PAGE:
If You’re Putting Too Much Pressure on Yourself, You Need to Hear This

Putting too much pressure on yourself

Are you putting too much pressure on yourself?

You’re not alone.  Oh, the pressure we put on ourselves. The pressure to do more … be more … get more done. The pressure to be seen as smart and competent. The pressure to overcome our challenges and stamp out any and all undesirable circumstances in our lives.   The pressure we put on ourselves to be liked and loved and admired and appreciated and be seen as valuable.

So much pressure. I feel the weight of it crushing down on me now just by talking about it. Imagine what that weight is doing to us as we submit ourselves to this pressure day after day, year after year. The thought makes your heart sink a little, or a lot depending on how much pressure you’re under right now.

Is there any benefit to living under pressure?   I’m reminded of a saying that’s been going around on social media about the value of pressure over time:

No pressure, no diamonds. ~ Thomas Carlyle.

Truth is I often work better under the pressure of a deadline.  I’m more efficient and I don’t waste time, because wasting time is not an option.

Another truth is that I never work well when pressured to be someone I’m not or when I’m pressured to do something that doesn’t feel right in my gut.

Pressure applied to a bleeding wound stops the bleeding. Too much pressure applied to a body and the body breaks.   The secret in life is to identifying when pressure can benefit you and when it paralyzes you.

If you’re putting too much pressure on yourself, it’s time for a shift in perspective.

Sometimes I wonder if I’ll crumble under the weight of so many pressures of this life, but when I stop to take a closer look, I realize that most of the pressures I’m facing are self-applied.   Why do I do this to myself?

  • The pressure I put on myself to be like others never helps me.  From an early age, all I wanted to do was to fit in and be accepted by others. Instinctively, though, I know that I am unique … I must trust that I’m fine just the way I am.  Sometimes this means I fit in with those I’m around, and sometimes it means I don’t.   We must all trust that who we are is who we are meant to be. Not everyone will get you but never let that discourage you from being yourself.

 

  • The pressure I put on myself to succeed does little to help me achieve success.   I’m not saying that having high goals is unhelpful; having a vision for where I want to be and what I want to achieve is important. Yet, if I operate under the pressure of anxiety, I tend to see only problems. When I remain in a state of calmness, I see solutions. Stepping back is often far more helpful for me than turning up the heat.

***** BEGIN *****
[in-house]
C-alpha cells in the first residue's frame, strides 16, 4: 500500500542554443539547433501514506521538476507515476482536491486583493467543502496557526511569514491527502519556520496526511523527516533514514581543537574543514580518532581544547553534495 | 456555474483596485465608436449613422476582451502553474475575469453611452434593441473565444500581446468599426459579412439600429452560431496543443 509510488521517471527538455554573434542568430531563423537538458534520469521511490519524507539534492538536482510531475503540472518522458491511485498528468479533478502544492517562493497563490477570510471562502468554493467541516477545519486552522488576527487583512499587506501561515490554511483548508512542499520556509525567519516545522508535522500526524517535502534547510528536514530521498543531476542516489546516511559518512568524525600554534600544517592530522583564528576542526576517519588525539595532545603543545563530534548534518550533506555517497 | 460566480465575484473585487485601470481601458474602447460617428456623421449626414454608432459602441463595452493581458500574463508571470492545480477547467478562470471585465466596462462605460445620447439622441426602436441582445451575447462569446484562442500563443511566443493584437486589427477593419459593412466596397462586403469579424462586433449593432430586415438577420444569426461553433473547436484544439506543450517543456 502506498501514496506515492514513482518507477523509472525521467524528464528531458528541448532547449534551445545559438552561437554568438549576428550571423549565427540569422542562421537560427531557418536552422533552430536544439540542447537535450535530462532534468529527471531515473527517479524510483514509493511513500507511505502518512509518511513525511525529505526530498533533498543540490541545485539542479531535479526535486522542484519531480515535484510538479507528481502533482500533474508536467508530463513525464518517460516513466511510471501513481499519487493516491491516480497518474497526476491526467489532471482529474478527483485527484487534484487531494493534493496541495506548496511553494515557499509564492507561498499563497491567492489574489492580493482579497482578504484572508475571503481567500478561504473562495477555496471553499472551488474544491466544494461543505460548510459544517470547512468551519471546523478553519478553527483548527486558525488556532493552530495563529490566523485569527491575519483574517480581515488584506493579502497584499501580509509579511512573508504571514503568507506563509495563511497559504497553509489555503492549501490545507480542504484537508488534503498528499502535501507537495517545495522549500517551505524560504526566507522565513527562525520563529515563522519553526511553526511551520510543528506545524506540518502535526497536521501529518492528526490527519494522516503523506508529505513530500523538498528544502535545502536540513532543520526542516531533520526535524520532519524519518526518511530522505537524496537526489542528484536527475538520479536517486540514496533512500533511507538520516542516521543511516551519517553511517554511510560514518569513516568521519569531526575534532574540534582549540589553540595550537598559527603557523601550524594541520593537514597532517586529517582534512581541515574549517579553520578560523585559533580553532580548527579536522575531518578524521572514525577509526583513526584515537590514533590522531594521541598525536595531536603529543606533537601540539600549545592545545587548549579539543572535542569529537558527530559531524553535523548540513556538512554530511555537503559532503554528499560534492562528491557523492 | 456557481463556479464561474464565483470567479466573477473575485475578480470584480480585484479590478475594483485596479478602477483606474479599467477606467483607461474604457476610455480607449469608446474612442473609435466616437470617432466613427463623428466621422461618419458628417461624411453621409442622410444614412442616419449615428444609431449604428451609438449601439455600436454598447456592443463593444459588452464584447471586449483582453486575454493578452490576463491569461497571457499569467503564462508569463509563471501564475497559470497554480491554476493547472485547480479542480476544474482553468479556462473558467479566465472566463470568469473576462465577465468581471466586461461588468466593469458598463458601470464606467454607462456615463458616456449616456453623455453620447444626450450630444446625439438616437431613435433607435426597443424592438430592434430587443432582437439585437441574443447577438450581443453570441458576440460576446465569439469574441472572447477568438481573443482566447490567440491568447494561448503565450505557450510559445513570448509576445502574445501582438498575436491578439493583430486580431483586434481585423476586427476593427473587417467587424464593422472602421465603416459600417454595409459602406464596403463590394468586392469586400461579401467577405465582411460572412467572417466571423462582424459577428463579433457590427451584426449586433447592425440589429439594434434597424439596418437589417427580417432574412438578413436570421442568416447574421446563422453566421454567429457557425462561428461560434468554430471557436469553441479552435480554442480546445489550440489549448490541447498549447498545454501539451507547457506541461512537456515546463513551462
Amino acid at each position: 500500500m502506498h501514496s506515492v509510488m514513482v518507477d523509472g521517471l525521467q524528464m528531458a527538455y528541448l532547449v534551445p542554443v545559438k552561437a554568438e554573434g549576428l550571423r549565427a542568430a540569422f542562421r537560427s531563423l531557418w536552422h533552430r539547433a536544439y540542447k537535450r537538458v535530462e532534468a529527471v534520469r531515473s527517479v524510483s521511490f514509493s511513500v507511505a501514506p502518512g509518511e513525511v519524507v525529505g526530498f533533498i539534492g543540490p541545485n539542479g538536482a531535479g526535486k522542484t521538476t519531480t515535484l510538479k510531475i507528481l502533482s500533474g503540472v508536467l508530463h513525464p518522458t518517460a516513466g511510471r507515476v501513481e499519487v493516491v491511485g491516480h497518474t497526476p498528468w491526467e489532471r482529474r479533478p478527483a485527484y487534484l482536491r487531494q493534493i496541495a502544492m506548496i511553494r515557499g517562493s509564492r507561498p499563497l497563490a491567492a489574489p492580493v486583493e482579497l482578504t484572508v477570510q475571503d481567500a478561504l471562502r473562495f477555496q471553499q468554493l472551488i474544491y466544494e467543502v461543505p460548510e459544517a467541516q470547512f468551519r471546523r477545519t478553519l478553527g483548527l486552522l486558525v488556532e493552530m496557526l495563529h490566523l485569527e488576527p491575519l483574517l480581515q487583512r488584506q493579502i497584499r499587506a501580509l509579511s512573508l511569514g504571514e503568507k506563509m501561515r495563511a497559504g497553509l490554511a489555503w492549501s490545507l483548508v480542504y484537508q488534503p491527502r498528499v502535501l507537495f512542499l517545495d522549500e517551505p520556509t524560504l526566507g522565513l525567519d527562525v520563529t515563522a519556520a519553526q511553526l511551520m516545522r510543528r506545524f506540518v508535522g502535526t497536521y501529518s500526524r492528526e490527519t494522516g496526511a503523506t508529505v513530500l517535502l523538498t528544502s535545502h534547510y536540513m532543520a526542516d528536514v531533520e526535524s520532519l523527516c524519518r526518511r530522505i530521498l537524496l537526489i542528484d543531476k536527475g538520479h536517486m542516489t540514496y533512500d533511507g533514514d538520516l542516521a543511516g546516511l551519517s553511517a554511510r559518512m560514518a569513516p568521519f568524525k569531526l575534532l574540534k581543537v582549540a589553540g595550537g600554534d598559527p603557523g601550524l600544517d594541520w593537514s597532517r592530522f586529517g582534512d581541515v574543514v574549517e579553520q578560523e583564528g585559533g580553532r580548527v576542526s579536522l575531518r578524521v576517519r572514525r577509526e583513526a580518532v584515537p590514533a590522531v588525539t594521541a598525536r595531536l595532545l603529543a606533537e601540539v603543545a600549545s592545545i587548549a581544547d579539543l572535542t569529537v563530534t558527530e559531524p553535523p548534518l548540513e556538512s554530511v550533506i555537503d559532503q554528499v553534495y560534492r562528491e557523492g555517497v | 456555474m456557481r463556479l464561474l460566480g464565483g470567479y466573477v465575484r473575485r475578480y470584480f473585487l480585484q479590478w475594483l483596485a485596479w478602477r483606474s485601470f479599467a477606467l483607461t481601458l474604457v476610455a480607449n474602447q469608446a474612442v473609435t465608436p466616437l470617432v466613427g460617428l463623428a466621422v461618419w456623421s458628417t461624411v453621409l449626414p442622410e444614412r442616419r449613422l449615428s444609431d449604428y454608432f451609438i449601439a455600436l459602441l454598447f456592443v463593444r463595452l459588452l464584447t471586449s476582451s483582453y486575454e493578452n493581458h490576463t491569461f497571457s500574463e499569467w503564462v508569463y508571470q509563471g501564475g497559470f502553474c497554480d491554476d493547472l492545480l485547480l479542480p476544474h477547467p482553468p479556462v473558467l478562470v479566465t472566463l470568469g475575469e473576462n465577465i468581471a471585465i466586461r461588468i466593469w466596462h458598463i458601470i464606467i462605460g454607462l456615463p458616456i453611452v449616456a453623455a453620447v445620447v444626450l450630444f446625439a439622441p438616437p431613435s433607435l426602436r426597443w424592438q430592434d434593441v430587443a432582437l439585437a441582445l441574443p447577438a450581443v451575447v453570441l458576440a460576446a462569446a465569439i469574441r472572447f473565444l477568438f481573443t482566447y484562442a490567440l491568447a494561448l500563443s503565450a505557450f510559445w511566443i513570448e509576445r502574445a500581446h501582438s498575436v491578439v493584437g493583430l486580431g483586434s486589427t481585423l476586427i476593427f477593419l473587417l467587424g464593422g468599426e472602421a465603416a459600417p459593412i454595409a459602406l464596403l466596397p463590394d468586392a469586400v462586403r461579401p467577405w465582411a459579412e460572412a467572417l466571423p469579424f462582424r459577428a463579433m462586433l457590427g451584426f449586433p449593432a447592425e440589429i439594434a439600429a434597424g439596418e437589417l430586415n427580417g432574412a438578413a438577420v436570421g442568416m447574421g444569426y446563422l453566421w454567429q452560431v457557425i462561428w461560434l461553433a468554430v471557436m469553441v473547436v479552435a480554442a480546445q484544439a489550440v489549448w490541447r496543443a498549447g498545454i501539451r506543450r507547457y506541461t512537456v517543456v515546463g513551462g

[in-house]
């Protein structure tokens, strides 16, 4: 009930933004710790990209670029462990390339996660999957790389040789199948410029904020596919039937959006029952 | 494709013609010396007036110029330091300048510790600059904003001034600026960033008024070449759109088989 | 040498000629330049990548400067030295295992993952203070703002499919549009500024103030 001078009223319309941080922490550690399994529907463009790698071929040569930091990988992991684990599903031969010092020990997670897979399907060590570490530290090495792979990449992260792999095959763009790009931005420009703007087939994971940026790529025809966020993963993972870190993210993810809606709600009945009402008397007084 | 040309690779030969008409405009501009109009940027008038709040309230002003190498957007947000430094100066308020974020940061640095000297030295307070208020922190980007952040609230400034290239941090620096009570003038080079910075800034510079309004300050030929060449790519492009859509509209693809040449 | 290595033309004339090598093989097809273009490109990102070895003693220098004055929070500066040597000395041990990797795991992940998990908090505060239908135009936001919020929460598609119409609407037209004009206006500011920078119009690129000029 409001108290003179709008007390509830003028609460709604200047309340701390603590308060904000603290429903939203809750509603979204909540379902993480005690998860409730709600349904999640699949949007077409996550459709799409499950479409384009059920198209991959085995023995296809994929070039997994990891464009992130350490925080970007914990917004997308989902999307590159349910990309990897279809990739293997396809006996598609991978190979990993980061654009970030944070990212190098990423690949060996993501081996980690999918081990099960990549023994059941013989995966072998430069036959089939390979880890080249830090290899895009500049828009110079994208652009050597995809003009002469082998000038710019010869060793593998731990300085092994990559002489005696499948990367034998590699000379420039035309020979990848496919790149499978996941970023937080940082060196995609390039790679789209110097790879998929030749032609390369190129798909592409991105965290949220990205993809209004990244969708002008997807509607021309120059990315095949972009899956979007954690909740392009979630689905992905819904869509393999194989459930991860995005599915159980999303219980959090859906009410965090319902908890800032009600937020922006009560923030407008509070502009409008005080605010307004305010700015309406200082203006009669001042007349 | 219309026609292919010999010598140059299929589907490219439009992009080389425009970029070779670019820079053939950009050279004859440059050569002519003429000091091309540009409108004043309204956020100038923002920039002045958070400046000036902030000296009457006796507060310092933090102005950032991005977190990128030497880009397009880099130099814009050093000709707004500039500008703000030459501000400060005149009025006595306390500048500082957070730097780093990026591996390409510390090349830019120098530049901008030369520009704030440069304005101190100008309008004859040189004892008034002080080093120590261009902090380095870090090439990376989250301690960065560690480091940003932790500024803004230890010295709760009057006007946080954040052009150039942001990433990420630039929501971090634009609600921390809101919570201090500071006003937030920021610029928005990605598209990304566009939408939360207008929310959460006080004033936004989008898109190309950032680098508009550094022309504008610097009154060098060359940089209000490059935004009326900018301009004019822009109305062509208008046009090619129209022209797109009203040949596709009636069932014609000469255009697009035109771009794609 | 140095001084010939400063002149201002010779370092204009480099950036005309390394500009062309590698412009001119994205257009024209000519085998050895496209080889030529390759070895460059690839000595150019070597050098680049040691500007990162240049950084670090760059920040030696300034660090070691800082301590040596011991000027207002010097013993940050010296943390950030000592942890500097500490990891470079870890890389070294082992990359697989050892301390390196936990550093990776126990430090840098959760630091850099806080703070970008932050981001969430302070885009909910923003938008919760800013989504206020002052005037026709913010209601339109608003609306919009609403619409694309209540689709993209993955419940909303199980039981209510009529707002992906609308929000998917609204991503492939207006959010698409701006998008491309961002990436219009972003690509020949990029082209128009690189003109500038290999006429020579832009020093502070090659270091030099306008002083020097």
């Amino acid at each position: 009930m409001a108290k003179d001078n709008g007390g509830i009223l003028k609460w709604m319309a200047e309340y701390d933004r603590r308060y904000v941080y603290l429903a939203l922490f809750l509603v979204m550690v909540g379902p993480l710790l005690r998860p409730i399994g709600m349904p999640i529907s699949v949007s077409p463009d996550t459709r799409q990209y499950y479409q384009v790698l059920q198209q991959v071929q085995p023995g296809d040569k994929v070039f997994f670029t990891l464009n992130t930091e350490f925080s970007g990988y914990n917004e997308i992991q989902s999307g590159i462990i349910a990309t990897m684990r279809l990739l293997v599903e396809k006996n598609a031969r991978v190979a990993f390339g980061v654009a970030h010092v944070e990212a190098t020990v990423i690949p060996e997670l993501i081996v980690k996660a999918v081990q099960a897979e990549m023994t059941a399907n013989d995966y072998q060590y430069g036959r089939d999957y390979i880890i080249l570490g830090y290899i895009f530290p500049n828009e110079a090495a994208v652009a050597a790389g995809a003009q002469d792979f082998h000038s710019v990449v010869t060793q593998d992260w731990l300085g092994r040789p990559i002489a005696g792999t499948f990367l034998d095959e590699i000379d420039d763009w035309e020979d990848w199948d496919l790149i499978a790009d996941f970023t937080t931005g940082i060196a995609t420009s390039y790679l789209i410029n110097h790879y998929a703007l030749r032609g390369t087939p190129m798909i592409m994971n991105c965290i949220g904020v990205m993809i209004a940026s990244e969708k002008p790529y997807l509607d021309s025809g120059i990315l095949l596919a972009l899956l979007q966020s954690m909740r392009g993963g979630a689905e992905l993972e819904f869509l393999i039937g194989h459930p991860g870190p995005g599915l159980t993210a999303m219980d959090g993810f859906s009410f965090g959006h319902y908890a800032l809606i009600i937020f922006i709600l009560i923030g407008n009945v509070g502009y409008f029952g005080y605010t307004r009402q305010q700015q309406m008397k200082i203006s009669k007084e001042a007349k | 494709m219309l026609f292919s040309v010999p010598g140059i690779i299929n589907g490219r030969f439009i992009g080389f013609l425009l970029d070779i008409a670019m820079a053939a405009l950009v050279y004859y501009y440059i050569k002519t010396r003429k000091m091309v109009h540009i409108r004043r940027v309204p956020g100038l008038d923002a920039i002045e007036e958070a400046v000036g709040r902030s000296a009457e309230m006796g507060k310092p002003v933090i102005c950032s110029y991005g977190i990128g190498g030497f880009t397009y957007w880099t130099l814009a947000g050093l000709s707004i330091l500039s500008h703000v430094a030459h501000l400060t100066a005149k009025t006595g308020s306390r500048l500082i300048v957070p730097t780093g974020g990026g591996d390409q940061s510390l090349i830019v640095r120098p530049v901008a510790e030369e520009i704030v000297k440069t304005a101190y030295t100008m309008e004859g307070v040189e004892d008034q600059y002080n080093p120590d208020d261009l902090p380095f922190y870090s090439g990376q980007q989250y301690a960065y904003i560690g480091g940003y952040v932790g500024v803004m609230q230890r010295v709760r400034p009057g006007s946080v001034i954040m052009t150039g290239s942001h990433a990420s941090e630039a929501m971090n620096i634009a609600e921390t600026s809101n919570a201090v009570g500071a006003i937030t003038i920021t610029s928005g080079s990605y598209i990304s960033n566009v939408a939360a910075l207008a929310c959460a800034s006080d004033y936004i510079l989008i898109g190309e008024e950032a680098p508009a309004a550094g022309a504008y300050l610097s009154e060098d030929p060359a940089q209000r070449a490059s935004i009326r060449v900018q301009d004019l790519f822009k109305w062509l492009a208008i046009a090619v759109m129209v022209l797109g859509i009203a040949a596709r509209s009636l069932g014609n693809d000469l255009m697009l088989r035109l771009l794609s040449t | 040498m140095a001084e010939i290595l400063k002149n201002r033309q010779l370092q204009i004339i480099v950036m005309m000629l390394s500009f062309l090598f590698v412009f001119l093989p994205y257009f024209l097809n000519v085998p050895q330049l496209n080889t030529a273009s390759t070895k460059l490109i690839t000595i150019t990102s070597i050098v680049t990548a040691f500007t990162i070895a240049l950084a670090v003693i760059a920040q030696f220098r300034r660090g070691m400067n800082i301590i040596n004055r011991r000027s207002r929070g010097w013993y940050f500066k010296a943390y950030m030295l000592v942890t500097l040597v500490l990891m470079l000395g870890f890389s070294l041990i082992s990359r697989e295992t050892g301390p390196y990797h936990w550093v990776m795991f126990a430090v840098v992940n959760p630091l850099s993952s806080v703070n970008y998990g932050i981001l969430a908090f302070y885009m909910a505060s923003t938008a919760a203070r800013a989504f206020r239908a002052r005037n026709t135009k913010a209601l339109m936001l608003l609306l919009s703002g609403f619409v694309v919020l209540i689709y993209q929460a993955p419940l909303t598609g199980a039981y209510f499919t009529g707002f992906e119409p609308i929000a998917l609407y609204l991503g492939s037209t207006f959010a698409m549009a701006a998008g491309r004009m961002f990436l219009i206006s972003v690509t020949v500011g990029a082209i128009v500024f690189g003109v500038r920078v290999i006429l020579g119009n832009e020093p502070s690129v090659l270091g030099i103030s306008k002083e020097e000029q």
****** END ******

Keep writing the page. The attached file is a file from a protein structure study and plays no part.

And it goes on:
• The pressure I put on myself to be perfect just adds more stress to my life.  I’m a person who likes to be in control and who likes being right. Place too much value on those two things, and you’re sure to face more pressure in your life than is good for you. You’ve got to accept that some things in life are beyond your control. You’ve got to accept that you won’t always be right … no one is, and there is no shame in being wrong.

 

  • Financial pressures are sometimes all-consuming.  Financial burdens can be real and scary. Studies show that 80% or more of us find ourselves under financial pressure at some point in our lives, so there’s a lot of people on the planet in this boat. Yet, obsessing over our financial predicaments night and day never helps anyone.   If you’re facing financial pressures, you have to take smart action to address your circumstances and then find ways to release the pressure while you’re waiting on the tide to turn for you. Allowing stress to build and build will be more damaging than helpful. Ruminating in worry won’t help either; offering help to others and being generous with your time and attention can.

 

  • You’d think the days of peer pressure would be long gone, but I find this isn’t the case.      Surely the terror of peer pressure is most painfully felt in elementary school or high school, yet peer pressure doesn’t automatically disappear as we become adults.  At work or in your community or even among your friends, you may still experience the pressure to do what others do. Peer pressure is always a test of what you believe about yourself.   There’s no better time than now to finally say “I’m happy with me the way I am and I don’t need to change or pretend to be who I’m not for anyone.”

 

The thing about pressure is that you have to figure out if it is coming from the outside or if it is coming from within.

If the pressure is coming from outside, you get to decide whether the tradeoff is worth it. Here are a few examples: